Labor movement braces for three-front battle with Trump, Congress and courts


Will President Trump reverse the labor movement’s gains under Obama? Photograph: Spencer Platt/Getty Images

From The Guardian

After spending tens of millions of dollars in hopes of electing Hillary Clinton, the labor movement fears that President-elect Donald Trump, the Republican-controlled Congress and the supreme court will be hostile to labor and take numerous steps to hobble unions.

These steps can range from appointing a National Labor Relations Board (NLRB) that does business’s bidding to erasing an array of Obama administration regulations, including one making overtime pay available to millions more workers.

“These are going to be some challenging times,” said Lee Saunders, president of the American Federation of State, County and Municipal Employees, which has 1.3 million members. “We’re just going to have to hunker down.” Full article HERE

Improve your life at home and work–Join a Union!


Start a Union

Joining with your colleagues in a union at your workplace offers many benefits. On the job, your union brings together the collective strength of you and your co-workers to insure meaningful negotiations with management for an equitable contract. Negotiations are not limited to only wages and salaries, but can also include staffing and overtime, safety and health, cost of living raises, provisions for continuing education and professional development, adequate pensions, vacations, equitable promotion systems and transfer policies, and a workable grievance system. Through your union, you and your co-workers oversee carrying out the provisions of the contract.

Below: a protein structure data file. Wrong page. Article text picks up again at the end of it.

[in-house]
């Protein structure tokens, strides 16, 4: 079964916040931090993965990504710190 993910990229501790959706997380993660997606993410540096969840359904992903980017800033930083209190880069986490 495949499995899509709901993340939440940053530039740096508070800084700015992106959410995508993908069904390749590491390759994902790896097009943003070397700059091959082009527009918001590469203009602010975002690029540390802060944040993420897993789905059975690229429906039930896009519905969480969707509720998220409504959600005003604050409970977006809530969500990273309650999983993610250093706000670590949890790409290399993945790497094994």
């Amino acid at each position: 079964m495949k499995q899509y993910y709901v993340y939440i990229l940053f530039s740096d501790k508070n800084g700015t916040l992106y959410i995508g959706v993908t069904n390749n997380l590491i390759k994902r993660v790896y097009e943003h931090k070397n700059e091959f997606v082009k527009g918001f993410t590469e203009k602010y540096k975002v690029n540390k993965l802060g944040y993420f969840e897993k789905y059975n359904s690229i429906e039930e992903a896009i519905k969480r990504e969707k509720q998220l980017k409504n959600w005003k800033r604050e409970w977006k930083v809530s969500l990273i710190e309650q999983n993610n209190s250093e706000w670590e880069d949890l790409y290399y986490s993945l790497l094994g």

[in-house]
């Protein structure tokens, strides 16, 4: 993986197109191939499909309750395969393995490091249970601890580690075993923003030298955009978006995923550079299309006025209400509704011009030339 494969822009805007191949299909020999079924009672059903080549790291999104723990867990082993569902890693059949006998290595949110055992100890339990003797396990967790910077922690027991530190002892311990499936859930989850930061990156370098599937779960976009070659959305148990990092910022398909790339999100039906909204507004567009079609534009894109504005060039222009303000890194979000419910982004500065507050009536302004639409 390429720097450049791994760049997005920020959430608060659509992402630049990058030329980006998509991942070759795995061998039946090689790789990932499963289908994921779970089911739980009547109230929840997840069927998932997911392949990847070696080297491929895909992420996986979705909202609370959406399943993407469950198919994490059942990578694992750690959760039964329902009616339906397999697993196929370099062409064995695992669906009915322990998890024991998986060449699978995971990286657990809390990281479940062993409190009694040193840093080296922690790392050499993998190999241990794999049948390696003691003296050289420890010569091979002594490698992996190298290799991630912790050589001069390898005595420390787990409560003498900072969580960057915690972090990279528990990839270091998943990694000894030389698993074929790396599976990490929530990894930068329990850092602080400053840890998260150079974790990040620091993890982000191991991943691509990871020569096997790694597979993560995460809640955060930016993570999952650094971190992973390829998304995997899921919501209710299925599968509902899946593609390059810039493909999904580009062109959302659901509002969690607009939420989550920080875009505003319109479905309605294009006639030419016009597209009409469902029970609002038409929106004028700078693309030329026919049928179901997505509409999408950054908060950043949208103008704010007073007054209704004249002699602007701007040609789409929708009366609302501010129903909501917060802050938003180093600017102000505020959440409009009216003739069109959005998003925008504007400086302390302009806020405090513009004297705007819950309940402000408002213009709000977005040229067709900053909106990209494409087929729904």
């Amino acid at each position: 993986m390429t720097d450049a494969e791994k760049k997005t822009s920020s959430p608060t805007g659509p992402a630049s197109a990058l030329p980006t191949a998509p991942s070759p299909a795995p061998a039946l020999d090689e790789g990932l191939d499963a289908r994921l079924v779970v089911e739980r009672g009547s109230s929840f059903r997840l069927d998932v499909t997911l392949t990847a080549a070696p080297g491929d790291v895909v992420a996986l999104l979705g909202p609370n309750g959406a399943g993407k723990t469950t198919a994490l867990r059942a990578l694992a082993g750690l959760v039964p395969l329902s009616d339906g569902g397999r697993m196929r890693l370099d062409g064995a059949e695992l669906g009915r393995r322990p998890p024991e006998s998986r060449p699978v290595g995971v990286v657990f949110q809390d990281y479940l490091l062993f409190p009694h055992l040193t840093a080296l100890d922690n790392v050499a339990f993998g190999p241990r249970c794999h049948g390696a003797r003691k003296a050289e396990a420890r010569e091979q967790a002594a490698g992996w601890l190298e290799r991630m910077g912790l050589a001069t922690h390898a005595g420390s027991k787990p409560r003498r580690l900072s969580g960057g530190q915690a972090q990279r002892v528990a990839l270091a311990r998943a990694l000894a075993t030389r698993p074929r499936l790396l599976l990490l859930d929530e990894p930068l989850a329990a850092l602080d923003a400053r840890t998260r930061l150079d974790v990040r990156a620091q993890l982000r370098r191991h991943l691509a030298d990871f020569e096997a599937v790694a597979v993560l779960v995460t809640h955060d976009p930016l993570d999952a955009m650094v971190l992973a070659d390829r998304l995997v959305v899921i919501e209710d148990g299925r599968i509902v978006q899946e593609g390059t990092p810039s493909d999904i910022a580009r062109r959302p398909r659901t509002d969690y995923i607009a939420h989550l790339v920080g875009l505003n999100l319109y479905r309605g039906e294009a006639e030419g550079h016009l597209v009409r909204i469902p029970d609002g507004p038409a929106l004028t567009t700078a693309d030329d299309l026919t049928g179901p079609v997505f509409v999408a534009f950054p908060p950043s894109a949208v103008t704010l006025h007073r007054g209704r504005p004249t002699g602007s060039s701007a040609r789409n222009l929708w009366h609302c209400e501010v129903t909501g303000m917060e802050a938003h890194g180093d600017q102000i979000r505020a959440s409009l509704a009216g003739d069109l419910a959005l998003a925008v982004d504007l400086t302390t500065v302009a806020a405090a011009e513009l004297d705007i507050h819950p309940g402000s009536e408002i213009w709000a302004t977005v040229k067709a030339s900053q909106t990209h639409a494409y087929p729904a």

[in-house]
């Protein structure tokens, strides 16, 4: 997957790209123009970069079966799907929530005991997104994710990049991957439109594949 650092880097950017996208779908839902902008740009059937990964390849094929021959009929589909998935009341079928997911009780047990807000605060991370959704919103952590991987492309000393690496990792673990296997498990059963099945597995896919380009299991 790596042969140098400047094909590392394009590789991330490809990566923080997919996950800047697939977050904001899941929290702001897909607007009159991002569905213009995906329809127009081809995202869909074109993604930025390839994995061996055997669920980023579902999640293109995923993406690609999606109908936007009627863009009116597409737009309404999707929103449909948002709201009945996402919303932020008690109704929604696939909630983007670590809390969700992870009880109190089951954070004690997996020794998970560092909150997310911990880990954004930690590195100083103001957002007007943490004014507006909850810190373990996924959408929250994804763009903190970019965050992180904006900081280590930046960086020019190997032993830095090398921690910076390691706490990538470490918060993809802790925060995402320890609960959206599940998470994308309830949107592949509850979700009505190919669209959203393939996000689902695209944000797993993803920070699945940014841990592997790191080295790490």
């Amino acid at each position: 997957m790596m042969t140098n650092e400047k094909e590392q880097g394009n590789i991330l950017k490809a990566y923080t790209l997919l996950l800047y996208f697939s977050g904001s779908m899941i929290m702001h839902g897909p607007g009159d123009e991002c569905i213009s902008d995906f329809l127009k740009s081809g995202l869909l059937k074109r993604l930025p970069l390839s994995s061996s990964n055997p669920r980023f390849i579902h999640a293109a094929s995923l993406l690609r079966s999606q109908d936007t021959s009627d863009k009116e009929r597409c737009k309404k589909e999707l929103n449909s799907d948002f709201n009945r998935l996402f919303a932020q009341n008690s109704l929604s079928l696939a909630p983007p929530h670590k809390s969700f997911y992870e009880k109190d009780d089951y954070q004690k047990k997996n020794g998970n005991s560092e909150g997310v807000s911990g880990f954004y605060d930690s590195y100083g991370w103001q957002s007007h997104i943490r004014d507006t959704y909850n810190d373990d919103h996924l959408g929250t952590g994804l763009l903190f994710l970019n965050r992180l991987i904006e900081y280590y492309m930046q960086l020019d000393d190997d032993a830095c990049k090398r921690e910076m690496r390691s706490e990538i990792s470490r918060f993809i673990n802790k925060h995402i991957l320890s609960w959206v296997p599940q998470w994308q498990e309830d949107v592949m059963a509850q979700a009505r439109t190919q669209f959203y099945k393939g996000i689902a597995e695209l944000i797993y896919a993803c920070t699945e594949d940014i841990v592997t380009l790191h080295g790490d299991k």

The American Federation of Labor-Congress of Industrial Organizations (AFL-CIO) is the umbrella organization for 57 U.S. labor unions representing 12 million workers. The AFL-CIO recommends the following steps for starting a union:

Adding Classes and Content, Resurgent Libraries Turn a Whisper Into a Roar

From The New York Times

Matthew Carter’s summer hideaway is not in the Hamptons, the Catskills or on the Jersey Shore. It does not require a car ride or a small fortune to keep up.

Mr. Carter, 32, an adjunct professor of music at the City College of New York, simply holes up at the Inwood Library in northern Manhattan with his research books. It is quiet, air-conditioned and open every day.

“I’m a total leech of public libraries,” he said. “It’s my summer hangout. It’s where I spend the majority of my time, and where I’m most productive.”
It is also a place where he has a lot of company.

Far from becoming irrelevant in the digital age, libraries in New York City and around the nation are thriving: adding weekend and evening hours; hiring more librarians and staff; and expanding their catalog of classes and services to include things like job counseling, coding classes and knitting groups.

No longer just repositories for books, public libraries have reinvented themselves as one-stop community centers that aim to offer something for everyone. In so doing, they are reaffirming their role as an essential part of civic life in America by making themselves indispensable to new generations of patrons.

Read full article here

‘Illegal Aliens’: Fighting to preserve an anachronistic and offensive term


Editorial from the New York Times.

In 2014, Melissa Padilla, an immigrant from Mexico, was dismayed to find while doing research for a paper at Dartmouth College that all articles about undocumented students were archived under the heading “illegal aliens.” When she led a group of students to ask the college library to consider phasing out the term, they expected, at best, to make a statement at the campus. But their request triggered a political fight that has drawn in lawmakers engaged in the immigration debate.

Dartmouth librarians told the students that indexing terms were set by the Library of Congress, but agreed to raise their concern with the American Library Association.